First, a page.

11 - What kind of writing routine do you tend to keep, or do you even have one? How does a typical day (for you) begin?
When I'm working (I currently teach at a university, as a part-time faculty member and writing tutor), I have no set writing routine. I work in the spaces I can find. When I am fortunate enough to have more time to myself, I prefer to write in the morning, when I am the most focused. Editing seems to work fine for the afternoon and evening, as does the business of submission and other small tasks.
12 - When your writing gets stalled, where do you turn or return for (for lack of a better word) inspiration?
Other poets, history, birdwatching, and memory. Like many other writers, a good walk also seems to help.
13 - What fragrance reminds you of home?
I've lived at some thirty-odd addresses in about as many years. I don't think I understand what most people mean by "home", and associate no one scent with the concept.
14 - David W. McFadden once said that books come from books, but are there any other forms that influence your work, whether nature, music, science or visual art?
Nature and music. Birdsongs.
15 - What other writers or writings are important for your work, or simply your life outside of your work?
I recently read a new poem by Evelyn Lau, in which every single line break was exactly where I would have put it. The experience was startling -- I read Lau voraciously in high school, but am not familiar with her more recent work. Realizing that Lau’s verse had almost certainly influenced my own ear confirmed something I had long suspected – that I am not always aware of which writers have been the most important for my work.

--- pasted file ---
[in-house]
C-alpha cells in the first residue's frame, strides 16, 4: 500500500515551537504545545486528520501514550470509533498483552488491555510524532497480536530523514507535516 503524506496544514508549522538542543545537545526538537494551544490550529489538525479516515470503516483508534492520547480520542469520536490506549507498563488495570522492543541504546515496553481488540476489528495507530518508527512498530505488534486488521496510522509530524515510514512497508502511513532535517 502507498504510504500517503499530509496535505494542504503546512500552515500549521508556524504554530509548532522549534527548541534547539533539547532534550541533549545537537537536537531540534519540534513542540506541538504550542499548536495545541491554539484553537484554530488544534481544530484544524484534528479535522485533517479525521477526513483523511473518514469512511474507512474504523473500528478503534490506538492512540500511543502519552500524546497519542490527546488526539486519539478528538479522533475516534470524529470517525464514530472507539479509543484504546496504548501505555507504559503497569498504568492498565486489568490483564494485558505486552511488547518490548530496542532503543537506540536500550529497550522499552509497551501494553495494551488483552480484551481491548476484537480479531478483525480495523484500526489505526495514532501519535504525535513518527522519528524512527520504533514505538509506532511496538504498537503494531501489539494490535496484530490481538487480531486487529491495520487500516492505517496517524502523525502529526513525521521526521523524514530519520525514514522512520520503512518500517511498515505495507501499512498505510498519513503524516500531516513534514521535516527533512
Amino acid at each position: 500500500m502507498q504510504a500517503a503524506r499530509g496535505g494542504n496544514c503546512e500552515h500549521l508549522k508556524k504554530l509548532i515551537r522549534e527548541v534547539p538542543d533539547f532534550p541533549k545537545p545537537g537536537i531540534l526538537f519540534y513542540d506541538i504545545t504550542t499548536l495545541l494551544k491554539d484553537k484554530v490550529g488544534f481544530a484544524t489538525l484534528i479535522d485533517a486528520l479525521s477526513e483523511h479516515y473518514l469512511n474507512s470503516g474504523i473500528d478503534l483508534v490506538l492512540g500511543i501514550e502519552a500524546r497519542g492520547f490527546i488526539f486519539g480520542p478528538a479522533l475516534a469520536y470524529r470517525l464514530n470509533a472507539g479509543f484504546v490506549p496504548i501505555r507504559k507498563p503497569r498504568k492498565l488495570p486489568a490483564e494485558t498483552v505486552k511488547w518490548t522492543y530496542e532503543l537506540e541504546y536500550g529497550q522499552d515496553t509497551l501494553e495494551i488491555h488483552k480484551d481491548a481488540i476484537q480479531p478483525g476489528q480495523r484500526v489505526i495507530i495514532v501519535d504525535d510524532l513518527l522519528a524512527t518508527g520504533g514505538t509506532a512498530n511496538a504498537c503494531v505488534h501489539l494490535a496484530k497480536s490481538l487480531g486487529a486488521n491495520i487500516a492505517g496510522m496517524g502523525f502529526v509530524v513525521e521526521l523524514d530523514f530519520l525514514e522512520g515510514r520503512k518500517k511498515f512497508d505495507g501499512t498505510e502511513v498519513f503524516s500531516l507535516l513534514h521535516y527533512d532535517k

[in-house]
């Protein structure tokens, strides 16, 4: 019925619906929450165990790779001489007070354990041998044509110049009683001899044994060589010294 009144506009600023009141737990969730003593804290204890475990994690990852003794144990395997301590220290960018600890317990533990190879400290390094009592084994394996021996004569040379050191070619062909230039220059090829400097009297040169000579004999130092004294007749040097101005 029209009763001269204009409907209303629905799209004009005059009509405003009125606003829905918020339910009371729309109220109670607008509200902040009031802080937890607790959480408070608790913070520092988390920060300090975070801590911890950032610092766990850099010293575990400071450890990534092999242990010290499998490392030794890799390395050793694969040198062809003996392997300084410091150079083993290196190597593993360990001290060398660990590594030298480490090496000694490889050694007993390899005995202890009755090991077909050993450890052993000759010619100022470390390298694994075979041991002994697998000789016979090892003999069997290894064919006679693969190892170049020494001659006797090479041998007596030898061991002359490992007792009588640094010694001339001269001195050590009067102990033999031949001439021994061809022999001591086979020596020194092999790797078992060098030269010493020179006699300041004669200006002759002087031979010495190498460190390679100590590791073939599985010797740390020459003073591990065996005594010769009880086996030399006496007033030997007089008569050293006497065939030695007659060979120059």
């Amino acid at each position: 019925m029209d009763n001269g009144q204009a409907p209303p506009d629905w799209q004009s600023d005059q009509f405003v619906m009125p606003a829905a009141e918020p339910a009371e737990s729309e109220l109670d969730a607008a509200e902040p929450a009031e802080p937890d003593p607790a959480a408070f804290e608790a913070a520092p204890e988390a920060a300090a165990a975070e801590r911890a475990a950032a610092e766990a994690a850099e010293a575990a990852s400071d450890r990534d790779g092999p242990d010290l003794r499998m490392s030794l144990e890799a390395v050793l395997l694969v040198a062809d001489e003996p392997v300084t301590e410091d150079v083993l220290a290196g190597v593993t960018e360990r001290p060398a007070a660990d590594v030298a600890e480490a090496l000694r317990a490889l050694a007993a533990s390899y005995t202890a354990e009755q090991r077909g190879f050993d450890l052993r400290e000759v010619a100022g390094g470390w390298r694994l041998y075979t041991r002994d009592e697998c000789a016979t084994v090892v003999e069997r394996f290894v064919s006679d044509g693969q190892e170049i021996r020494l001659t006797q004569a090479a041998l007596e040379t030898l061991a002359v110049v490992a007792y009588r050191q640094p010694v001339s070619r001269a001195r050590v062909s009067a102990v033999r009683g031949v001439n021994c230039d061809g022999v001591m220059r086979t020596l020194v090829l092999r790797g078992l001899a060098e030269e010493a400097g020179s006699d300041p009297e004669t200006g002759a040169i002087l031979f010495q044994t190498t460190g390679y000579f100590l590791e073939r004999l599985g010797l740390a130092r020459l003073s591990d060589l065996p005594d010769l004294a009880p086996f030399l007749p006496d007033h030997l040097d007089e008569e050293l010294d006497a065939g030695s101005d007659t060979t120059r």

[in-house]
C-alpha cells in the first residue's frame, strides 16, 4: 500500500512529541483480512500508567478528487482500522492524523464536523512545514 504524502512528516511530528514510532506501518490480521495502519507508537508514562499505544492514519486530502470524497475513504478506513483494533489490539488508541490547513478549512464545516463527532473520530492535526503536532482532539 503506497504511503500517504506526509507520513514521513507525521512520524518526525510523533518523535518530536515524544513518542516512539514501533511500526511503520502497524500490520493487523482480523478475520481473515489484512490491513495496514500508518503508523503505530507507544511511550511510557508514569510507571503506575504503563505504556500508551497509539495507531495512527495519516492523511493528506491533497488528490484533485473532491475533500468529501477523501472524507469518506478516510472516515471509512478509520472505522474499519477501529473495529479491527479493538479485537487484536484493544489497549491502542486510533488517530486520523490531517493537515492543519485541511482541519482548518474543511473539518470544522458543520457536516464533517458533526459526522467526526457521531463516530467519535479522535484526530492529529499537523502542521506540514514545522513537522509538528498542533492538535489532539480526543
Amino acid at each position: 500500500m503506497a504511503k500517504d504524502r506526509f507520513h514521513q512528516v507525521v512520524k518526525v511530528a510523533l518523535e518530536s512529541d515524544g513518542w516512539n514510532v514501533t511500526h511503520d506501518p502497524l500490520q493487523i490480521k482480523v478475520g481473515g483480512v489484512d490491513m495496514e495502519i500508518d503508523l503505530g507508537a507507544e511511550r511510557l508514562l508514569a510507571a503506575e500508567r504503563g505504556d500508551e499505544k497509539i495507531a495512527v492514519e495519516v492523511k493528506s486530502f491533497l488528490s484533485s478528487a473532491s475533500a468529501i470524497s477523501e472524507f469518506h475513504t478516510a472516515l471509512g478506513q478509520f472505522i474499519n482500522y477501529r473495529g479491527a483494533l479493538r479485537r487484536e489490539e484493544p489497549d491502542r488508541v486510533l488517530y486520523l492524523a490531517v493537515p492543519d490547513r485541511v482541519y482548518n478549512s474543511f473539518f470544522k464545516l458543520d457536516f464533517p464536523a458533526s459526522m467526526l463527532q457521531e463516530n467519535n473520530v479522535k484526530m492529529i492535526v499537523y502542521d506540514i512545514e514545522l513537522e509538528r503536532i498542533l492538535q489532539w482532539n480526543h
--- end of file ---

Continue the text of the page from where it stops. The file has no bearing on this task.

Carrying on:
In terms of what I’m currently reading, these days I find myself seeking out poems by Louise Glück, Arleen Paré, Colette Bryce, Karen Solie, and Souvankham Thammavongsa. Some classics I return to again and again (I like repetition) -- the Hebrew Bible, Ovid, Sappho, Petrarch, Joachim Du Bellay, Louise Labé, Agrippa d'Aubigné, Emily Dickinson...
16 - What would you like to do that you haven't yet done?
In terms of writing-related activities, I'd like to finish my screenplay. I’d also like to improve the little Hindi I know.
17 - If you could pick any other occupation to attempt, what would it be? Or, alternately, what do you think you would have ended up doing had you not been a writer?
In another life I’d like to be an astrophysicist. I’d also do just about anything to work with birds, especially geese.
18 - What made you write, as opposed to doing something else?
I could never stop. There were always, at the very least, lines in the margins of my notebooks, drafts on the back of receipts.
19 - What was the last great book you read? What was the last great film?
20 - What are you currently working on?
Several reviews and a couple translations. I look forward to having a few weeks at the end of term to look over my recently completed drafts. And I’m always working on new poems, here and there.